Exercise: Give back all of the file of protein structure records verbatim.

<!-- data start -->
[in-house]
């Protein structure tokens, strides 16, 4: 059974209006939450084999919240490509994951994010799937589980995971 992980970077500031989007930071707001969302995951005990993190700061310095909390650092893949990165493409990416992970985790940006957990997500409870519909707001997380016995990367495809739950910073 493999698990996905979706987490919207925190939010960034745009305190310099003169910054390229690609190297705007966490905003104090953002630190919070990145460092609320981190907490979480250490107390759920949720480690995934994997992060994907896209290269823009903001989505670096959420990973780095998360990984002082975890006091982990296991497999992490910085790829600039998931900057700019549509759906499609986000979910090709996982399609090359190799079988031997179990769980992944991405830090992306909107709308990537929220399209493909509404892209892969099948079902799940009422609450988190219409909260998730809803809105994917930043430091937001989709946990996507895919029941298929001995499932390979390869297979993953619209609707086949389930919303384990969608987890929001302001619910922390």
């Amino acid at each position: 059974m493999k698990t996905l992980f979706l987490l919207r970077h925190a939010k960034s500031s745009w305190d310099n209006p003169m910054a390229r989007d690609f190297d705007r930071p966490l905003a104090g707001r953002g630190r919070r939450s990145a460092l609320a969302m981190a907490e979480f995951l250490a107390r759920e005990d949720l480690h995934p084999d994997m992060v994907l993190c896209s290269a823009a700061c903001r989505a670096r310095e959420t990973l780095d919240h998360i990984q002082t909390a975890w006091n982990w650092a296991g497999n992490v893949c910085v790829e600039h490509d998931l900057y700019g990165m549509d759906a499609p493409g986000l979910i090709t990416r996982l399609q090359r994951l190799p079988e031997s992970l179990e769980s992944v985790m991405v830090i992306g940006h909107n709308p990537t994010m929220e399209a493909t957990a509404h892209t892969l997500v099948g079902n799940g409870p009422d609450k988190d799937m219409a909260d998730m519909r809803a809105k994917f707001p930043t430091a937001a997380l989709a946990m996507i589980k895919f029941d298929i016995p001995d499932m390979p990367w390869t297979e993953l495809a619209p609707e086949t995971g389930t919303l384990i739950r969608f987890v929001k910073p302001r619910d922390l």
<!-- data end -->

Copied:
[in-house]
């Protein structure tokens, strides 16, 4: 059974209006939450084999919240490509994951994010799937589980995971 992980970077500031989007930071707001969302995951005990993190700061310095909390650092893949990165493409990416992970985790940006957990997500409870519909707001997380016995990367495809739950910073 493999698990996905979706987490919207925190939010960034745009305190310099003169910054390229690609190297705007966490905003104090953002630190919070990145460092609320981190907490979480250490107390759920949720480690995934994997992060994907896209290269823009903001989505670096959420990973780095998360990984002082975890006091982990296991497999992490910085790829600039998931900057700019549509759906499609986000979910090709996982399609090359190799079988031997179990769980992944991405830090992306909107709308990537929220399209493909509404892209892969099948079902799940009422609450988190219409909260998730809803809105994917930043430091937001989709946990996507895919029941298929001995499932390979390869297979993953619209609707086949389930919303384990969608987890929001302001619910922390």
């Amino acid at each position: 059974m493999k698990t996905l992980f979706l987490l919207r970077h925190a939010k960034s500031s745009w305190d310099n209006p003169m910054a390229r989007d690609f190297d705007r930071p966490l905003a104090g707001r953002g630190r919070r939450s990145a460092l609320a969302m981190a907490e979480f995951l250490a107390r759920e005990d949720l480690h995934p084999d994997m992060v994907l993190c896209s290269a823009a700061c903001r989505a670096r310095e959420t990973l780095d919240h998360i990984q002082t909390a975890w006091n982990w650092a296991g497999n992490v893949c910085v790829e600039h490509d998931l900057y700019g990165m549509d759906a499609p493409g986000l979910i090709t990416r996982l399609q090359r994951l190799p079988e031997s992970l179990e769980s992944v985790m991405v830090i992306g940006h909107n709308p990537t994010m929220e399209a493909t957990a509404h892209t892969l997500v099948g079902n799940g409870p009422d609450k988190d799937m219409a909260d998730m519909r809803a809105k994917f707001p930043t430091a937001a997380l989709a946990m996507i589980k895919f029941d298929i016995p001995d499932m390979p990367w390869t297979e993953l495809a619209p609707e086949t995971g389930t919303l384990i739950r969608f987890v929001k910073p302001r619910d922390l």